A Former Child Soldier in the Hague, as an Accused
African Yearbok of International Humanitarian Law
The International Criminal Court (ICC) came into being in 2002. Its purpose is to prosecute persons who bear the greatest responsibility for the most serious crimes of concern to humankind. The ICC channels the outrage of the international community. Its point is retributive justice and, also, deterrence; among its aspirational goals is to end impunity. Redressing violence against children has been given pride of place amid the ICC’s work. Children have been encouraged to come forward to testify as witnesses about the harms they suffer and to pursue reparations. So, too, have adults with regard to the harms they had endured as children. Now, however, a new permutation arises. The ICC – in all its solemnity – is prosecuting Dominic Ongwen, a former child soldier from northern Uganda’s Lord’s Resistance Army (LRA). To have a former child soldier in the dock is a first for the ICC.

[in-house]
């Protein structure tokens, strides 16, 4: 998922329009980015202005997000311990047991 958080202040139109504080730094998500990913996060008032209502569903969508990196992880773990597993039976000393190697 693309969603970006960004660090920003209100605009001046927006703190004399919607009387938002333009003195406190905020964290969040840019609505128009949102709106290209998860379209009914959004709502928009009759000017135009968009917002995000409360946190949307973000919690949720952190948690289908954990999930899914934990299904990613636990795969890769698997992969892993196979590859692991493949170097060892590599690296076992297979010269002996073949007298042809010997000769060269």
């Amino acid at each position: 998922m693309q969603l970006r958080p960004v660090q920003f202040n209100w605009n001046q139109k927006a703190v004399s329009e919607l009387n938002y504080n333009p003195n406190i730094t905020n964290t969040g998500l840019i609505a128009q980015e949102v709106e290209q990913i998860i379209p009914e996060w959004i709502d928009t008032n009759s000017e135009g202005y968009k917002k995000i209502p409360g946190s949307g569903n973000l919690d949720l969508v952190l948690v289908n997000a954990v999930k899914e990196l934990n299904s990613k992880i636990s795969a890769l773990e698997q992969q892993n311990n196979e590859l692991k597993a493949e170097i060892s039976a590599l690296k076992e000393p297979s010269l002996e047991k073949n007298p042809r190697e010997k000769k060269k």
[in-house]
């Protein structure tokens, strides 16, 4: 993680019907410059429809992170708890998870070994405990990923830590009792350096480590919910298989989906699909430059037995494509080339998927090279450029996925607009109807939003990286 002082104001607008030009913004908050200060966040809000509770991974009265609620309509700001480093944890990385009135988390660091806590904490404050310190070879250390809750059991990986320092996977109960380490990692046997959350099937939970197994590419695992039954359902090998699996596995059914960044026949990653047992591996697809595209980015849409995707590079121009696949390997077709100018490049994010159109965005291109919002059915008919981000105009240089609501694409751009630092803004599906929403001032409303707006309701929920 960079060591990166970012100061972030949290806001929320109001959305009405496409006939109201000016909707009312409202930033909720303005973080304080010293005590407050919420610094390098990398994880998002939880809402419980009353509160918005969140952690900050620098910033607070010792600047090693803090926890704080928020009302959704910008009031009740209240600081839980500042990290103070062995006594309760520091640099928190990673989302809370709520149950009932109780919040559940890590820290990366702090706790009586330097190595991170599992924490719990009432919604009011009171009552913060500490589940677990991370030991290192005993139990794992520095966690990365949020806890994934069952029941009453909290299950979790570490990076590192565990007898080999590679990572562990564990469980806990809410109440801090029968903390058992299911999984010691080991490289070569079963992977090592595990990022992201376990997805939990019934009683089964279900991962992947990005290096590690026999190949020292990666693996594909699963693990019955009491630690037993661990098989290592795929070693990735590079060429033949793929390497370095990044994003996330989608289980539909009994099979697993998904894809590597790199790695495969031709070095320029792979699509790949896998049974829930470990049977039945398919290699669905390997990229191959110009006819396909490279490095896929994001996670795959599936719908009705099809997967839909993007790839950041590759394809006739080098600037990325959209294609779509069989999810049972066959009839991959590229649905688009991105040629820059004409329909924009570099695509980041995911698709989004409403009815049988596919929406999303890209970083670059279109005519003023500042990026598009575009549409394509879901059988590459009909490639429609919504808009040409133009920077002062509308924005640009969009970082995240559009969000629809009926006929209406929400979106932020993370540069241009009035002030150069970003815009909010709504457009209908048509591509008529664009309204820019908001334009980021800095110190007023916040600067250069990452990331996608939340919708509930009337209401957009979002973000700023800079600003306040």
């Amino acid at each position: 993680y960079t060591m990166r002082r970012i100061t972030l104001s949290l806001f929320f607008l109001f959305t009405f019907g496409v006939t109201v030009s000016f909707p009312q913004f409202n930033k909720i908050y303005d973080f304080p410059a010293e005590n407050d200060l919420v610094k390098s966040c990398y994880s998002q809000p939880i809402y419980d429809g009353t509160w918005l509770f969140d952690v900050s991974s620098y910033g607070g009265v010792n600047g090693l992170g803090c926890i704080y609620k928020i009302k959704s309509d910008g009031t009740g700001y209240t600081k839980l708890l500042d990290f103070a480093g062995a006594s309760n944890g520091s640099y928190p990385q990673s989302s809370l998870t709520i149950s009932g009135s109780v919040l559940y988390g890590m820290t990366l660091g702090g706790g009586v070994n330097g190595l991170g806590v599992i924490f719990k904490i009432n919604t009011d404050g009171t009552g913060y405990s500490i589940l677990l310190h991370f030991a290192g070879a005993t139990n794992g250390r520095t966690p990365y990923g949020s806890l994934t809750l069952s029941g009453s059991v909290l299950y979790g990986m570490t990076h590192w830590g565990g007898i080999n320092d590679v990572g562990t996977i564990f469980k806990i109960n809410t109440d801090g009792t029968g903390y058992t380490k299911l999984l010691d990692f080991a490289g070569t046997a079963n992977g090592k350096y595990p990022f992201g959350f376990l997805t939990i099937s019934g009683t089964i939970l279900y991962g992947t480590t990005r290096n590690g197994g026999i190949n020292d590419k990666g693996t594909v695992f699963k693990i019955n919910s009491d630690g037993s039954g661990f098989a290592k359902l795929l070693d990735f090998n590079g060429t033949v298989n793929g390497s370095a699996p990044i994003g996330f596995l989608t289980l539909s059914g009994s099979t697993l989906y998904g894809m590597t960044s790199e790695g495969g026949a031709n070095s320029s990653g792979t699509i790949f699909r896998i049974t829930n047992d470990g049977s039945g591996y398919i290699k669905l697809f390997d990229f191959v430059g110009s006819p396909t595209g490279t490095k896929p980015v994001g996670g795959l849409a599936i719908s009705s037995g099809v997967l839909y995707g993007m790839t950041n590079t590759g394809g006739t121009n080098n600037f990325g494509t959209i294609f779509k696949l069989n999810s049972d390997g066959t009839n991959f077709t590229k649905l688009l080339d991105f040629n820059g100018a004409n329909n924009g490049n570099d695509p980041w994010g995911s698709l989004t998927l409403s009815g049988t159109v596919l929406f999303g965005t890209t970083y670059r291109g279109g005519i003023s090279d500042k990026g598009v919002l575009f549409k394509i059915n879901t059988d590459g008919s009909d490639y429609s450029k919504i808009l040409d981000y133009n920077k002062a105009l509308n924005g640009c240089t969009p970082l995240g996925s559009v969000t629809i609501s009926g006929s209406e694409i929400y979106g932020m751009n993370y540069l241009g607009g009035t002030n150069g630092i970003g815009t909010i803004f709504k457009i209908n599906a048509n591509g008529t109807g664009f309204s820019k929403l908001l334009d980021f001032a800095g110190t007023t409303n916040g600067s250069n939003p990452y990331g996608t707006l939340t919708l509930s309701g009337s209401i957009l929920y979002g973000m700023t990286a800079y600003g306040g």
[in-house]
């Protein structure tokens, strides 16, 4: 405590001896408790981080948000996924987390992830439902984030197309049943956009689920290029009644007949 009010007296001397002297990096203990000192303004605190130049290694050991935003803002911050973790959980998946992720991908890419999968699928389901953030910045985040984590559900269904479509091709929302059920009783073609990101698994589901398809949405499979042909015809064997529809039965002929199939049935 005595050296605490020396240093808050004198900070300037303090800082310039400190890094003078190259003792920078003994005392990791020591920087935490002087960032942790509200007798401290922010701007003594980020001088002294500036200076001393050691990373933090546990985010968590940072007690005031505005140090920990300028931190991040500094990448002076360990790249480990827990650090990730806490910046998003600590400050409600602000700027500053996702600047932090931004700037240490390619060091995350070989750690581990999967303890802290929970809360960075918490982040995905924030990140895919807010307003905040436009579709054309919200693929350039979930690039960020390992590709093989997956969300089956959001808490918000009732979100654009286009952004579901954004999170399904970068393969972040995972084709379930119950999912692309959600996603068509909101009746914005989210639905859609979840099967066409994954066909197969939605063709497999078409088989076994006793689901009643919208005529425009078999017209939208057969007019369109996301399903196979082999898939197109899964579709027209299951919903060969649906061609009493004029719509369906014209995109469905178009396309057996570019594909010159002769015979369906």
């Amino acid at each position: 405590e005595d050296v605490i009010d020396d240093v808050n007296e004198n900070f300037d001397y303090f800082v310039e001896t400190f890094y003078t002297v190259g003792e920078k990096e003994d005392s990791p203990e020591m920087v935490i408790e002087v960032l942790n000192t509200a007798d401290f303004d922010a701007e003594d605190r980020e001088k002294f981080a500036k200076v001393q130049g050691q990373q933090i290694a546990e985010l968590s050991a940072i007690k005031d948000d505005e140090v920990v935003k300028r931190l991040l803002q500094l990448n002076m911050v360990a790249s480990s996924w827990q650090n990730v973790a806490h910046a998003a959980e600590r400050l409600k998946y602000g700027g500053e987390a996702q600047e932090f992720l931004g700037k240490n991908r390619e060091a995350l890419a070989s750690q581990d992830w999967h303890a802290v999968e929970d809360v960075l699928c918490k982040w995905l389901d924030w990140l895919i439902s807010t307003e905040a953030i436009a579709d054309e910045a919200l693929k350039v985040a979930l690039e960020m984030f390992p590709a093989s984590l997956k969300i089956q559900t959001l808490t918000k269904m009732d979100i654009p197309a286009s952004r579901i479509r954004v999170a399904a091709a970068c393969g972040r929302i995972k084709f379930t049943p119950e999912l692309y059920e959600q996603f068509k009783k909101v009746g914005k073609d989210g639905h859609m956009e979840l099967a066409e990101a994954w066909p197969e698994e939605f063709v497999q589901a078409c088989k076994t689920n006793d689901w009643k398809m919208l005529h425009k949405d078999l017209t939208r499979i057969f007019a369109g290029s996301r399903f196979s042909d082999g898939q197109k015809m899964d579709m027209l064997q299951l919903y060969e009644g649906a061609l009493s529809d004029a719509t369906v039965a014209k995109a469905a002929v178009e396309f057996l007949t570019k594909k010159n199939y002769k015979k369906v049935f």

Mark A. Drumbl, A Former Child Soldier in the Hague, as an Accused, 2016 African Yearbok of Int'l Humanitarian L. 144 (2016).